Saturday, February 2, 2013

Cab Thoughts From Vacation

“For every complex problem there is an answer that is clear, simple and wrong.”
H. L. Mencken

The historical sites on the hill in Istanbul, The Blue Mosque, Topkapi, and the Sophia are guarded by taciturn adolescents with automatic weapons. I asked our guide if I could take a picture of one, adding I had never seen an automatic weapon in The U.S.. She just about fainted.

The story of the Golden Fleece incorporated almost all the Greek heroes in its adventure. The fleece was held in Colchis, a city so far away as to seem at the end of the world. The city was across the Black Sea to it far eastern border, then up the River Phasis.

Miletos is situated on the Mediterranean coast of what is now Turkey. What emerged at Miletos in the sixth century B.C. was civilization's first attempt to replace myths with rational thought. In Miletos three significant thinkers emerged: Thales, who developed the idea of a primordial element (water), Anaximander who continued with primordial elemental thought and drew the first (if whimsical) world map, and Anaximenes who developed several primordial elements from the rarefaction of air and also theorized on the human soul. They were followed by Hecataeus, the father of history
All of these men contributed to the philosophical revolution that would emerge in Athens.

The notion of a primordial element or elements led to the logic of alchemy.

The author of "The Swerve" does not like Christianity and, like many, ignores its intellectual and social contributions when he can possibly characterize it as a homicidal or art-smashing mob. His discussion on Alexandria allows him to expand in this vein as much of the destruction of the great city was caused by wild-eyed Christian fanatical homicidal art-smashers. The historical achievements of the city's citizens are daunting. Euclid developed his geometry in Alexandria; Archimedes produced a remarkably precise estimate of the value of pi and laid the foundation for calculus; Eratosthenes theorized that the earth was round and calculated its circumference to within 1 percent; Galen revolutionized medicine; Alexandrian astronomers postulated a heliocentric universe; geometers deduced that the length of a year was 365 1/4 days and proposed adding a 'leap day' every fourth year; geographers speculated that it would be possible to reach India by sailing west from Spain; engineers developed hydraulics and pneumatics--the doors of the temples were magically steam driven; anatomists first understood clearly that the brain and the nervous system were a unit and studied the function of the heart and the digestive system, and conducted experiments in nutrition.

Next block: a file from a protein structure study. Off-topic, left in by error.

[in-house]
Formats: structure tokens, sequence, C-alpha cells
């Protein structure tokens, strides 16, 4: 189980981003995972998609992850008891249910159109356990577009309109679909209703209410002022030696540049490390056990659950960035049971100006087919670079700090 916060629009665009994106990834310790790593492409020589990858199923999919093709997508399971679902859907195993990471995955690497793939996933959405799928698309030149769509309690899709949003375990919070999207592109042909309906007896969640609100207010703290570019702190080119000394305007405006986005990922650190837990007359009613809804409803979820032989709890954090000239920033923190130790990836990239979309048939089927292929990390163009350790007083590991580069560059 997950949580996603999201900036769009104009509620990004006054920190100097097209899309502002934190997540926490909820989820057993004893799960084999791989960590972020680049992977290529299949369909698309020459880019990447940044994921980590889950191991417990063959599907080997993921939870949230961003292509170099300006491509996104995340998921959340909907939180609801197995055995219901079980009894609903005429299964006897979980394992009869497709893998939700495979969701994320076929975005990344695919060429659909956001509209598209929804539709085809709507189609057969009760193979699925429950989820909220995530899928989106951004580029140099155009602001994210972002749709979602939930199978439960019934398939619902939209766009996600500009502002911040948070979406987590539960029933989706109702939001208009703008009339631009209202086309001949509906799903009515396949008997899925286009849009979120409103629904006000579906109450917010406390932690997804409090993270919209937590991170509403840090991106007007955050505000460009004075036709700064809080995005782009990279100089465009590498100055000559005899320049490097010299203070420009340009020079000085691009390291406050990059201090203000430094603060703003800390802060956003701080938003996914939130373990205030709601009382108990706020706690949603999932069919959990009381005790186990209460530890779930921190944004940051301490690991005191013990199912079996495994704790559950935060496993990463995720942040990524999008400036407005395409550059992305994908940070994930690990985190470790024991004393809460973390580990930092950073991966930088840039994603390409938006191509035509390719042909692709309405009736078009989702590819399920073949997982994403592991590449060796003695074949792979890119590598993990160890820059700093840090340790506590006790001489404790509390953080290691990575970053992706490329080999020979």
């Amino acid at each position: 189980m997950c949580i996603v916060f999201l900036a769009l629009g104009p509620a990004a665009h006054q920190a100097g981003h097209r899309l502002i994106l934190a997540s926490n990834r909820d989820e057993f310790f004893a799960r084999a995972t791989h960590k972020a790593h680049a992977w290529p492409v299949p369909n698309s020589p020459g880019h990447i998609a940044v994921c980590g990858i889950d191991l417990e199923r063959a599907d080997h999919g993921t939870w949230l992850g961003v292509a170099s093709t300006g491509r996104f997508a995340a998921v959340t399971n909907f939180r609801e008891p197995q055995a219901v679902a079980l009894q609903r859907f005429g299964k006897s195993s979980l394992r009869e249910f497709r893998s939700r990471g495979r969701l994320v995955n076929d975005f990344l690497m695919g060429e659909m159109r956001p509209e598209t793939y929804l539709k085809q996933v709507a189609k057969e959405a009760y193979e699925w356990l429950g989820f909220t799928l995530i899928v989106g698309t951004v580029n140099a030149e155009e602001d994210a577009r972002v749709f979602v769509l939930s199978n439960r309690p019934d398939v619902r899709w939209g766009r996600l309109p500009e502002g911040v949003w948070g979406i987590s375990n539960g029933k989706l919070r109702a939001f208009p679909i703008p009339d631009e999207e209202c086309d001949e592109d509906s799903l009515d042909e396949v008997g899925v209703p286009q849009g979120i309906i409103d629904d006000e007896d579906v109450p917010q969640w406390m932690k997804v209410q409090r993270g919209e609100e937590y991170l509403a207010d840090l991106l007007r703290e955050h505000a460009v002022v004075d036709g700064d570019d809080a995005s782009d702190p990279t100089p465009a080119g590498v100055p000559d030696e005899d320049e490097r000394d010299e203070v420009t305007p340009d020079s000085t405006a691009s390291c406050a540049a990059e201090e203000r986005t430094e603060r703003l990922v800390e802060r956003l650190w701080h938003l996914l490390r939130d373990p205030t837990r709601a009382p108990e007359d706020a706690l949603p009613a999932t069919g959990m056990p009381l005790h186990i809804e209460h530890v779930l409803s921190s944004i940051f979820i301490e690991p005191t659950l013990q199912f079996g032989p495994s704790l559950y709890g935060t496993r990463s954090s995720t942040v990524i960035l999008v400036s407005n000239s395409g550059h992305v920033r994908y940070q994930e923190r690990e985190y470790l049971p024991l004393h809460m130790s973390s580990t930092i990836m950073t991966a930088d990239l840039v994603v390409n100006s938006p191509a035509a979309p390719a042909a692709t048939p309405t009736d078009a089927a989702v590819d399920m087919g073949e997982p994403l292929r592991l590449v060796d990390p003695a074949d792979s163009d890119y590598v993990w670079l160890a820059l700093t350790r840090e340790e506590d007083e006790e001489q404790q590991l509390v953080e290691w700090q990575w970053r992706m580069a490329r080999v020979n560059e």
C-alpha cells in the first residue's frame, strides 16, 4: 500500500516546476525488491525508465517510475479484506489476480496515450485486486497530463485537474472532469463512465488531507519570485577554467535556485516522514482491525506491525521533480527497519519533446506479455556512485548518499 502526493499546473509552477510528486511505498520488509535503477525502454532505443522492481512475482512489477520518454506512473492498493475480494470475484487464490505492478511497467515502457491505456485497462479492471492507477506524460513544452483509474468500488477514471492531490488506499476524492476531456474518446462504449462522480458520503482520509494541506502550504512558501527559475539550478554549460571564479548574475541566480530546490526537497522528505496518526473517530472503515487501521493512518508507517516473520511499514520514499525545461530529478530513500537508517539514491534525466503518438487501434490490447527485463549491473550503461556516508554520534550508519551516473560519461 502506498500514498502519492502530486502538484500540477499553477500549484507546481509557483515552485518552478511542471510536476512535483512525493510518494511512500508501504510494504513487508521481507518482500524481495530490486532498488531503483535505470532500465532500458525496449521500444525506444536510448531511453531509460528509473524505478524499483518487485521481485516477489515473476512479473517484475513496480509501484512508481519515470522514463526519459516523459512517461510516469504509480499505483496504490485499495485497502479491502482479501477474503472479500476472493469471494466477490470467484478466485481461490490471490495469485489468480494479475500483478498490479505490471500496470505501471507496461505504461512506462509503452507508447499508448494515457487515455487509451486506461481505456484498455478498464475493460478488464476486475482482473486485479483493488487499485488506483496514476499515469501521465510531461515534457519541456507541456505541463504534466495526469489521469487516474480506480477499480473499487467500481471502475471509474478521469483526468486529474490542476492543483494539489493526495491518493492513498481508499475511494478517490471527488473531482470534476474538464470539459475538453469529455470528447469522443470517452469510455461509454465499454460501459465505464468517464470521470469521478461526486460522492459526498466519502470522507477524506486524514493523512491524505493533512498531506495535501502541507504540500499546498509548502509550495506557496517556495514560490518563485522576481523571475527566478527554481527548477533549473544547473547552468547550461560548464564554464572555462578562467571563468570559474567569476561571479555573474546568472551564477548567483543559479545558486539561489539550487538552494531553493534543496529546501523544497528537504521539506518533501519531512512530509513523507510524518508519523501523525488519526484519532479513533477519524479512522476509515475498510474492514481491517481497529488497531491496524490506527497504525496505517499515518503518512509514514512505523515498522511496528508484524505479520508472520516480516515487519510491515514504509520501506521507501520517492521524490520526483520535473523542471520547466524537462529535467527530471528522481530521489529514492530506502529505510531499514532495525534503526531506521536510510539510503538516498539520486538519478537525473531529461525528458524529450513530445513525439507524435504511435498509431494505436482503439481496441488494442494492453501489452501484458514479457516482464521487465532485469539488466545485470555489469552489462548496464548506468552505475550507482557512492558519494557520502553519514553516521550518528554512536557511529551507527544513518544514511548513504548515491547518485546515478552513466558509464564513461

Straits are crucial for commerce. 700 yard passage through the Bosporus. Gibraltar is 14 Km wide, the Danish Straits between the Baltic and North Sea. All are potential bottlenecks going somewhere. The largest river in Europe, the Volga, flows into the Caspian Sea, landlocked and untouched by commerce or history.

In 1204 the Fourth Crusade sacked Constantinople and stayed for 60 years.

A Genoese port on the Crimean Peninsula on the Black Sea, Kaffa, was attacked by Tatars in 1347 who also brought the Black Death. Timur sacked the Venetian city of Tana in 1398.

The Black Sea is 2000 meters deep. The high organic inflow from the Kuban, Don, Dnieper, Druester and Danube uses up O2 and O2 is stripped from Sulfate resulting in H2S, an acid which settles down so that at 200 meters the Black Sea is anoxic and dead.

While the general current runs from the Black Sea to the Med, Marsigli's Current follows the pressure gradient of heavier Med to the lighter Black under the main current.